Today we look back at everyone’s favorite psychoactive substance, LSD. Sure, you know it from its famous advocates, Aldous Huxley, Dr. Timothy Leary, and countless counterculture figures from the 1960’s. But there’s so much more:
It was the drug of choice on university campuses, the drug that spawned psychedelic culture as well as countless jail sentences and fines, but LSD actually has respectable roots–roots that a McMaster University researcher is uncovering.
“Far from being fringe medical research, trials of LSD were once a legitimate branch of psychiatric research,” explains Erika Dyck, a doctoral researcher in the Department of History at McMaster. “LSD produced a “model psychosis,” meaning people who took the drug exhibited symptoms of illnesses such as schizophrenia. Doctors used this as a new method for studying mental illness.”
In a recent issue of the Canadian Journal of Psychiatry, Dyck traces the history of LSD–and its eventual withdrawal from medical research. LSD, or d-lysergic acid diethylamide, first appeared in scientific literature in 1943. For nearly a decade, it gave psychiatrists insight into the experiences of schizophrenic patients and showed potential as a cure for alcoholism.
It was used to try to “cure” homosexuality, too. Cary Grant was prescribed LSD, and writes eloquently about the experience.
But nothing beats the objective reporting of the first LSD high, from Dr. Albert Hoffman’s accidental intoxication with LSD-25:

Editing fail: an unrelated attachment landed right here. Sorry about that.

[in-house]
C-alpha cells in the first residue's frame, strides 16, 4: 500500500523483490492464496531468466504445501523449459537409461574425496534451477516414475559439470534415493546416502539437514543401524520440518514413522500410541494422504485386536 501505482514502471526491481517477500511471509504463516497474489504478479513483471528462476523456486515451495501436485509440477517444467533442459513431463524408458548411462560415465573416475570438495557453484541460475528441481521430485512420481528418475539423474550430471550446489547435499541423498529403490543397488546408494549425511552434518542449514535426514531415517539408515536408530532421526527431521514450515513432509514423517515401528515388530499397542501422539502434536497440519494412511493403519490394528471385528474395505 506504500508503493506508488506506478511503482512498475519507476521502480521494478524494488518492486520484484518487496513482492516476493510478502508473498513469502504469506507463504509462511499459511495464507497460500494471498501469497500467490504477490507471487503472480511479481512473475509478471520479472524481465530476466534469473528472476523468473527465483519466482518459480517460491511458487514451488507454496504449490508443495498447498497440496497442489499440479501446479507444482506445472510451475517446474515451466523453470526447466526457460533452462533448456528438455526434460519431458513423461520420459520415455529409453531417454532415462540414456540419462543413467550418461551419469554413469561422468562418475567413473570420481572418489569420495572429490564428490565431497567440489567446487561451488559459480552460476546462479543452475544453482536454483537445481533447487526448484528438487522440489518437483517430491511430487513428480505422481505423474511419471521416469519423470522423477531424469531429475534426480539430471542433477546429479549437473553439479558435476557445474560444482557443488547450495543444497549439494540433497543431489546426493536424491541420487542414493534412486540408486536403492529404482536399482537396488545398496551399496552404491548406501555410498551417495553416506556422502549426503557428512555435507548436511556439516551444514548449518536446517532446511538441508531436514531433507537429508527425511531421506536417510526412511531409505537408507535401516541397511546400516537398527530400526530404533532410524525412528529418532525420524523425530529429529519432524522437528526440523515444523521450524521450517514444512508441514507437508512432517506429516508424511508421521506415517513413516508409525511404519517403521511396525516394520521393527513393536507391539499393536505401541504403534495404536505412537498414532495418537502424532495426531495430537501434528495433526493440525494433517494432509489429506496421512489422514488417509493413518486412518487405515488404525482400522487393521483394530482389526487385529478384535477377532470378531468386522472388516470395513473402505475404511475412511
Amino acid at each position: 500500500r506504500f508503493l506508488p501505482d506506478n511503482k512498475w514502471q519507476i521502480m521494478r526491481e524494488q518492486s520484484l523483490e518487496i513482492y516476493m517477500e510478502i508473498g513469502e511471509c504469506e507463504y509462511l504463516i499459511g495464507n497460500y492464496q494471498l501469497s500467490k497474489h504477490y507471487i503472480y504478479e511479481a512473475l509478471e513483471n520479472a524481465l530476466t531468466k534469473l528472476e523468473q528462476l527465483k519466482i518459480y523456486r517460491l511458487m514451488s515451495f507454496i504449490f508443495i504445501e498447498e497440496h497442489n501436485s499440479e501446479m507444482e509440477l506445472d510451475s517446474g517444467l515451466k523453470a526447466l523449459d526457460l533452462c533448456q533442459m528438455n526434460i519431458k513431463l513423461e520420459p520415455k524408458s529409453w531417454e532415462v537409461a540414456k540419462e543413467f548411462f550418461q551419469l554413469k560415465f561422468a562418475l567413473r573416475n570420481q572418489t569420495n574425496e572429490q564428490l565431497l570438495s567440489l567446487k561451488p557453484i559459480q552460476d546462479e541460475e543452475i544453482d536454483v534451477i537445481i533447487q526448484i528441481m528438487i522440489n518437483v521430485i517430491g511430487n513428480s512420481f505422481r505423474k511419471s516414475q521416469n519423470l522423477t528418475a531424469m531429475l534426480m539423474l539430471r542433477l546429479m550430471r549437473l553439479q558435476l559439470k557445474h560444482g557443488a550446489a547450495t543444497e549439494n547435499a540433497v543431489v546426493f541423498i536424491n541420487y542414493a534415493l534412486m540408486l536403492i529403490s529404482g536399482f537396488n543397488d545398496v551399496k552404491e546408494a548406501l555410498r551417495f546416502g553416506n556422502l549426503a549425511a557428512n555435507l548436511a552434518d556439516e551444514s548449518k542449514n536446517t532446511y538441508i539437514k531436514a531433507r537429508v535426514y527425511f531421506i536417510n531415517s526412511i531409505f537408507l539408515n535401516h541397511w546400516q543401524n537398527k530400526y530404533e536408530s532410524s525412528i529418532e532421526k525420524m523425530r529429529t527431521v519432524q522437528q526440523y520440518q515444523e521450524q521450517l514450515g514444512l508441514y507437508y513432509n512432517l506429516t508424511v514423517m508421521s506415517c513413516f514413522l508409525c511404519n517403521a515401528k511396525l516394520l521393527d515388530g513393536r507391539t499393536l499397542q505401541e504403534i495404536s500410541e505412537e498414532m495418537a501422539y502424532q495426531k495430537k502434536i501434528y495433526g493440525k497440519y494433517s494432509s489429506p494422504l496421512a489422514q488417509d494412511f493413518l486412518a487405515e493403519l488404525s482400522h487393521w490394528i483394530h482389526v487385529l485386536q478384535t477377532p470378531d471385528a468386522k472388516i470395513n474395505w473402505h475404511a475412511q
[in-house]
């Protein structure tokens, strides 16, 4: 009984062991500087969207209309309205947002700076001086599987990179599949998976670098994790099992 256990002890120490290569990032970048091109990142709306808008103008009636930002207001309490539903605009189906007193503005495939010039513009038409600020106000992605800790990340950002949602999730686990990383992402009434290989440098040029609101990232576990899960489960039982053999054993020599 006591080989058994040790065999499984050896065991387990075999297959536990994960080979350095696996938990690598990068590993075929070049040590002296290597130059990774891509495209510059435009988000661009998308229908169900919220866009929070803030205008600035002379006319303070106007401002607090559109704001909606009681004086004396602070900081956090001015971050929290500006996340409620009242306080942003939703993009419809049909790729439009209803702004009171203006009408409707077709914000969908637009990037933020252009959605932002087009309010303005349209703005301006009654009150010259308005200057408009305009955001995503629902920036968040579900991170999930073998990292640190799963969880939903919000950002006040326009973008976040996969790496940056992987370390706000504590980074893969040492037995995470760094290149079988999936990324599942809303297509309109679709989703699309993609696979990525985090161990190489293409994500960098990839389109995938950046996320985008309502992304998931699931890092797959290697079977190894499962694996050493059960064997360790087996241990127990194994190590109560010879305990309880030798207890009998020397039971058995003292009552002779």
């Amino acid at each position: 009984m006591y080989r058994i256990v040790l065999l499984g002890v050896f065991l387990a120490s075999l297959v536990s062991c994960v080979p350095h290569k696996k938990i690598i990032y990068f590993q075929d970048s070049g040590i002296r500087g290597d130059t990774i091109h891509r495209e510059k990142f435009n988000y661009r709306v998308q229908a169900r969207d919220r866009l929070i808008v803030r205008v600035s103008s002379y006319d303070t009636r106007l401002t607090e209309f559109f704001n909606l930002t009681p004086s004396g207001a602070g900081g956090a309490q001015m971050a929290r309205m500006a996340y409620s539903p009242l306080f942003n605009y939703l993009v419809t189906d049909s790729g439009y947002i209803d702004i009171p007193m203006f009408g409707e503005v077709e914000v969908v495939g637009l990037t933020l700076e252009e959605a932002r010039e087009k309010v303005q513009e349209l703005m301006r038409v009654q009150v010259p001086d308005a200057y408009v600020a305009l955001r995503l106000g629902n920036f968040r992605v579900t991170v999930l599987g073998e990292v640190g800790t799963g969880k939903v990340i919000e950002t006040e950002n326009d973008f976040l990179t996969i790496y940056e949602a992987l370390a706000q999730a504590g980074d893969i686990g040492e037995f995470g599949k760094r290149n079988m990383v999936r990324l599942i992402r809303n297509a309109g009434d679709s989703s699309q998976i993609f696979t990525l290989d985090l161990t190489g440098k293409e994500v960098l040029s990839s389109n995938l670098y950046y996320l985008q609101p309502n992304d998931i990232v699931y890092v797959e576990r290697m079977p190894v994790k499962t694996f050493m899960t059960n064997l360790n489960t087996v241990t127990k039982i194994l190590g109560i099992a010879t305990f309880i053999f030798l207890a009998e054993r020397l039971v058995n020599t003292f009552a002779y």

Last Friday, April 16, 1943, I was forced to interrupt my work in the laboratory in the middle of the afternoon and proceed home, being affected by a remarkable restlessness, combined with a slight dizziness. At home I lay down and sank into a not unpleasant intoxicated-like condition, characterized by an extremely stimulated imagination. In a dreamlike state, with eyes closed (I found the daylight to be unpleasantly glaring), I perceived an uninterrupted stream of fantastic pictures, extraordinary shapes with intense, kaleidoscopic play of colors. After some two hours this condition faded away.
His first deliberate encounter with the substance, three days later, is still celebrated as “Bicycle Day” among LSD enthusiasts. The day after, of course, was 4/20.
Erika Dyck’s article…
More from Wikipedia on the History of LSD…
That’s all for this week. Have a safe weekend (ie, don’t try this at home) and we’ll see you Monday!